Pinnawala Elephant Orphanage
Herd of elephants at Pinnawala
|Location||Pinnawala, Kegalle, Sabaragamuwa, Sri Lanka|
|Land area||25 acres (10 ha)|
|Number of animals||88 (2011)|
|Number of species||1|
Pinnawala Elephant Orphanage is an orphanage, nursery and captive breeding ground for wild Asian elephants located at Pinnawala village, 13 km (8.1 mi) northwest of Kegalle town in Sabaragamuwa Province of Sri Lanka. Pinnawala is notable for having the largest herd of captive elephants in the world. In 2011, there were 88 elephants, including 37 males and 51 females from 3 generations, living in Pinnawala.
The orphanage was originally founded in order to afford care and protection to many of the orphaned unweaned wild elephants found wandering in and near the forests of Sri Lanka. It was established in 1975 by the Sri Lanka Department of Wildlife Conservation (DWC).
The Pinnawala Elephant Orphanage was first established by the Sri Lankan Department of Wildlife Conservation in 1975 for feeding and providing care and sanctuary to orphaned baby elephants that were found in the wild. The orphanage was first located at the Wilpattu National Park, then shifted to the tourist complex at Bentota and then to the Dehiwala Zoo. From the Zoo it was shifted to Pinnawala village on a 25-acre (10 ha) coconut plantation adjacent to the Maha Oya River.
The primary residential care area is on the east side of Highway B199, Rambukkana Road. The main site also has some restaurants / refreshment stands, and management buildings including sleeping sheds and veterinary facilities. The elephant bathing and viewing area along the Oya River is directly opposite on the west side of the highway.
At the time it was finally settled, the orphanage had five baby elephants which formed its nucleus. The addition of orphans continued till 1995 when the Elephant Transit Home (ETH) adjoining Udawalawe National Park was created by the DWC. Since then, orphaned babies have been taken to the ETH and addition to the Pinnawala herd has been mostly through births occurring there.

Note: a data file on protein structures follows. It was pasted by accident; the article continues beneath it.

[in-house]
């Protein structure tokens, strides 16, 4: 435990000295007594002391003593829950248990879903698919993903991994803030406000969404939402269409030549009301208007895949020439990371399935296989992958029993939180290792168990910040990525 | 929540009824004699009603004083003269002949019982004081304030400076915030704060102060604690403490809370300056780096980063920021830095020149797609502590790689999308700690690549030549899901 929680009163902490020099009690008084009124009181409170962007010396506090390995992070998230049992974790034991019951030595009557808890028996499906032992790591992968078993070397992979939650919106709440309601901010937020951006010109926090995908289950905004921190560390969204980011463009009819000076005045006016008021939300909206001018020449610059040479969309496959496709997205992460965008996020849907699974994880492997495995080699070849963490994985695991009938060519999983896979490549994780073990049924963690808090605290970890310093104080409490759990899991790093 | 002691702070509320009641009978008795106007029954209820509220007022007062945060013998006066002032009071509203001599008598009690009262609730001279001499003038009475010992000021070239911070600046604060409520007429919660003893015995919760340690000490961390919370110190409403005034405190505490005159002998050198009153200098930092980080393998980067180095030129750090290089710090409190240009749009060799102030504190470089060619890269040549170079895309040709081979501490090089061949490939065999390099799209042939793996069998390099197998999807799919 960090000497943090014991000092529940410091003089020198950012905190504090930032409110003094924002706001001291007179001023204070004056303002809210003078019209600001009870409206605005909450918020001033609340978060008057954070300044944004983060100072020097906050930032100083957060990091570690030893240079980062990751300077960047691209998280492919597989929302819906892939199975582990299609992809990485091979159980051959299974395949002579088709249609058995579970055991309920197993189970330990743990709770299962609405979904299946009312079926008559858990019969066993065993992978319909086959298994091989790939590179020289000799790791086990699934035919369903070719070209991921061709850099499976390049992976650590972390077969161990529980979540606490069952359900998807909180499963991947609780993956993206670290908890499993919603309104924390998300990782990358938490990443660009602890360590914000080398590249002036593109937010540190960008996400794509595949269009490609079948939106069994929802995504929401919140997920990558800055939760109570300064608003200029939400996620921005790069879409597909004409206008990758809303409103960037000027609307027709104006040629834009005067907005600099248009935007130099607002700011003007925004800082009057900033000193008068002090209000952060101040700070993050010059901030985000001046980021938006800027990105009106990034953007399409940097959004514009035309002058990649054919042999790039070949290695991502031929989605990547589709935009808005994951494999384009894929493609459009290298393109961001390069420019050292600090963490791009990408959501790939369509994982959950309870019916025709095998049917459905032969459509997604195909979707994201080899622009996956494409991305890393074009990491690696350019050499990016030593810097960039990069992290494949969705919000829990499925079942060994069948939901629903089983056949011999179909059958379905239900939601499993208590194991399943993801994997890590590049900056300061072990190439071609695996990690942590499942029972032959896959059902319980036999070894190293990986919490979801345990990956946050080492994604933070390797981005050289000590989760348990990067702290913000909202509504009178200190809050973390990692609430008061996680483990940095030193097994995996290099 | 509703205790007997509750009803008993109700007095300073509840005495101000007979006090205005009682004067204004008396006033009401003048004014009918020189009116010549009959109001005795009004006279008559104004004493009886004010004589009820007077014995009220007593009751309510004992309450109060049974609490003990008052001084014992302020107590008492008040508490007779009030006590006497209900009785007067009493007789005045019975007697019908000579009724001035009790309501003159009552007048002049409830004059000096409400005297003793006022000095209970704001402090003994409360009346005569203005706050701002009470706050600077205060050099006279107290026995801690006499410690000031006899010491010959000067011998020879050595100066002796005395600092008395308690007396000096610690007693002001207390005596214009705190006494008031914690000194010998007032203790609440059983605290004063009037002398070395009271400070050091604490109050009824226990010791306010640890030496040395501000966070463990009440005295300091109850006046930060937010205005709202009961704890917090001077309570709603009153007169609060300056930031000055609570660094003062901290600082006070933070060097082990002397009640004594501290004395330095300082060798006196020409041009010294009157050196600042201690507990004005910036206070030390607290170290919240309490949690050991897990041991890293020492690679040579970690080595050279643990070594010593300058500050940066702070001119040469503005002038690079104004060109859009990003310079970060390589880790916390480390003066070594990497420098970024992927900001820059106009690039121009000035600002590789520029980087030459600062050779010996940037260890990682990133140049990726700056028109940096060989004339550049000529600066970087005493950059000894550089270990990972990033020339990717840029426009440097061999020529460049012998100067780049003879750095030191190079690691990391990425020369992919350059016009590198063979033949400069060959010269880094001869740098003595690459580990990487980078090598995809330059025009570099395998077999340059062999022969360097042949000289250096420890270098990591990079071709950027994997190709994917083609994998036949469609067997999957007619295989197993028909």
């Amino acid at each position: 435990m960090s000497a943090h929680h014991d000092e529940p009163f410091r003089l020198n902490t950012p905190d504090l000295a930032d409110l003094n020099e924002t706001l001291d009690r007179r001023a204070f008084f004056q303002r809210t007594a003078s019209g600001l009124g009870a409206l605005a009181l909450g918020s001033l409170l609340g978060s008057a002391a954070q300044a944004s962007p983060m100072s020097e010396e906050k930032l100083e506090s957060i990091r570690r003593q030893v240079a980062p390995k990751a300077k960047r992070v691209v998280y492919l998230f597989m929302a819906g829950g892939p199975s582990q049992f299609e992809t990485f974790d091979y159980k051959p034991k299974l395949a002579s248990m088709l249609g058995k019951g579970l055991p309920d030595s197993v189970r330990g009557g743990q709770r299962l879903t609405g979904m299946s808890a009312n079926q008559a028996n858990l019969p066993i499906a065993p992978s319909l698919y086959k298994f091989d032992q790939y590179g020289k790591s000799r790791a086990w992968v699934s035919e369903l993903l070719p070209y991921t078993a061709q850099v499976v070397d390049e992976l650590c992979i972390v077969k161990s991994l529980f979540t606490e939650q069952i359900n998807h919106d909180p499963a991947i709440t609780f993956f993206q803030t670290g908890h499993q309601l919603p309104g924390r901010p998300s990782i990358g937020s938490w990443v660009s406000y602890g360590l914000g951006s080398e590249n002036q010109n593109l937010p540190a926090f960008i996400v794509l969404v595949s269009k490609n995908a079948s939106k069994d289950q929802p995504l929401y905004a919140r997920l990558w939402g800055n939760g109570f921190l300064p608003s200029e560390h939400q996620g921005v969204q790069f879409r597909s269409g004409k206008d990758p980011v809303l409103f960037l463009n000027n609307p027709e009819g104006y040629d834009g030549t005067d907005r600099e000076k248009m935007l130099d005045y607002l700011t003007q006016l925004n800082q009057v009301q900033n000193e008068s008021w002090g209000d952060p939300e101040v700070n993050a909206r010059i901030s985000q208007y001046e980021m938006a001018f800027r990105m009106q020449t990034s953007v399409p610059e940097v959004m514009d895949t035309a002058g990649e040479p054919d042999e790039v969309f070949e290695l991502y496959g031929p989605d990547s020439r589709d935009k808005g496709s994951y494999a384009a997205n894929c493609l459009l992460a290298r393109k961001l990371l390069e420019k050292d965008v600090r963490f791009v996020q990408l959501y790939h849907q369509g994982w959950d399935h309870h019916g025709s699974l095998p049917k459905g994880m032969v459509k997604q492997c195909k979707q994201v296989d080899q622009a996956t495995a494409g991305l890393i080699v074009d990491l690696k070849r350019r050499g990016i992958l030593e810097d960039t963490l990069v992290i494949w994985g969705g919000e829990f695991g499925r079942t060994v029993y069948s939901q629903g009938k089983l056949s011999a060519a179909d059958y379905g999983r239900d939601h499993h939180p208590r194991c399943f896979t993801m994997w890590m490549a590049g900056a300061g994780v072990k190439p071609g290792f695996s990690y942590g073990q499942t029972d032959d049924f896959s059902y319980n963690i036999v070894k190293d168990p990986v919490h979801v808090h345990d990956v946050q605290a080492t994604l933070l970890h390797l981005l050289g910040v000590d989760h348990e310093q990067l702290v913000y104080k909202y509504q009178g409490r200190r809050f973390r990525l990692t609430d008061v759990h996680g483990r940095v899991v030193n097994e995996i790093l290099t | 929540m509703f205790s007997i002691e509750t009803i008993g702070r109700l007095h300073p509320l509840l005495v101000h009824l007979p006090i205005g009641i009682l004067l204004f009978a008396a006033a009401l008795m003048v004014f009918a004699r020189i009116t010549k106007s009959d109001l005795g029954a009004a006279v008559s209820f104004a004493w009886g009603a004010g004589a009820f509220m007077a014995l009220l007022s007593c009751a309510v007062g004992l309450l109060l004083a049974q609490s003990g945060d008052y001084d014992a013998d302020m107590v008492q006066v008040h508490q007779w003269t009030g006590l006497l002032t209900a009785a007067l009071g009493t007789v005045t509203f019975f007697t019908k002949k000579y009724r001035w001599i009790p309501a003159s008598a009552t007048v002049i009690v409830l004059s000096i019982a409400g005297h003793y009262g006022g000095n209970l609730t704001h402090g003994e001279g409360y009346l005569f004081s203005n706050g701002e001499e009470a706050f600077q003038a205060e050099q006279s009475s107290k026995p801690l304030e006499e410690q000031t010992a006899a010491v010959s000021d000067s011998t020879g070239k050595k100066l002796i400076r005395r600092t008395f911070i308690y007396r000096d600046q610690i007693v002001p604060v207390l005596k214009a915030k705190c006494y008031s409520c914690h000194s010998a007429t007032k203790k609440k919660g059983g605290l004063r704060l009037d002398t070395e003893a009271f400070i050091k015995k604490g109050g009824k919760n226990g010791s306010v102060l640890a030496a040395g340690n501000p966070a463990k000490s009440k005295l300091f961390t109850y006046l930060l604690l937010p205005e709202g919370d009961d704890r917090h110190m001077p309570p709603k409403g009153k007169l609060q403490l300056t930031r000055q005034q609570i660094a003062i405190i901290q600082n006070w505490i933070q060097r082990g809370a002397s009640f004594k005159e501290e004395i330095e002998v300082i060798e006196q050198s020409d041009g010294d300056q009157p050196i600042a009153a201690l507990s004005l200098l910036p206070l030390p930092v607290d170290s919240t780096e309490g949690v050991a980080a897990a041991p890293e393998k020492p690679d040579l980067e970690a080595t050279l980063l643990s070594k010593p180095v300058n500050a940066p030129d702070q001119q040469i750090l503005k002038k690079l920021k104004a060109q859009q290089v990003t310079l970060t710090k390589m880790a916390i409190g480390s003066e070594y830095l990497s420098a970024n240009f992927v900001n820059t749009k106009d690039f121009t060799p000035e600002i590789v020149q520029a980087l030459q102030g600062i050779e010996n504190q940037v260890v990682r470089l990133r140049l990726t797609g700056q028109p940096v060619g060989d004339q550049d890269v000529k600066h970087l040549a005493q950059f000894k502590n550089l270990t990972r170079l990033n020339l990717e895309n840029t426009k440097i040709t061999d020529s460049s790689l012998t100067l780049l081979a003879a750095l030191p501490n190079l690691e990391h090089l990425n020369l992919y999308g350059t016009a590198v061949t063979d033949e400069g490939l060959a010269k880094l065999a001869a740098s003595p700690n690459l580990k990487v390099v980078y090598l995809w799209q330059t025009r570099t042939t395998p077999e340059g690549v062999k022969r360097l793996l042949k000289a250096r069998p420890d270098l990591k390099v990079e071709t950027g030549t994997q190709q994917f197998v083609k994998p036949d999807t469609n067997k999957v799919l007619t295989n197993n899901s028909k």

It was planned for the facility to attract local and foreign visitors, the income from which would help to maintain the orphanage. The Pinnawala Orphanage has since become a tourist attraction. In 1978, the orphanage was taken over by the Department of National Zoological Gardens Sri Lanka. In 1982 an elephant breeding program was launched. As of 2012, there were 78 elephants living here.
Tourists can observe the bathing elephants from the broad river bank as the herd interacts socially, bathing and playing. The orphanage is open to the public daily, and all admission fees are used to look after the elephants. Visitors to the park can view the care and daily routine of the elephants, such as bottle feeding of elephant calves, feeding of all other elephants, and bathing in the Ma Oya (River).
The orphanage was established to feed, nurse and house young elephants found abandoned by their mothers. Young elephants sometimes fall into pits and ravines in their quest for water during drought period. Other orphans have been displaced from their wild habitat by development projects or have been found abandoned before weaning, diseased or wounded.
There are 48 mahouts (handlers) who take care of the elephants. The female and young elephants in Pinnawala range freely as a herd during the day in an area of a few acres. They are herded about .5 km (0.31 mi) twice a day to drink and be bathed in the river. At night, the females are individually chained in stalls. Adult males are do some light work such as transporting feed. They are chained and managed individually. Calves born in Pinnawala are not bottle fed, but a few from ETH are kept at Pinnawala and bottle fed as a tourist attraction.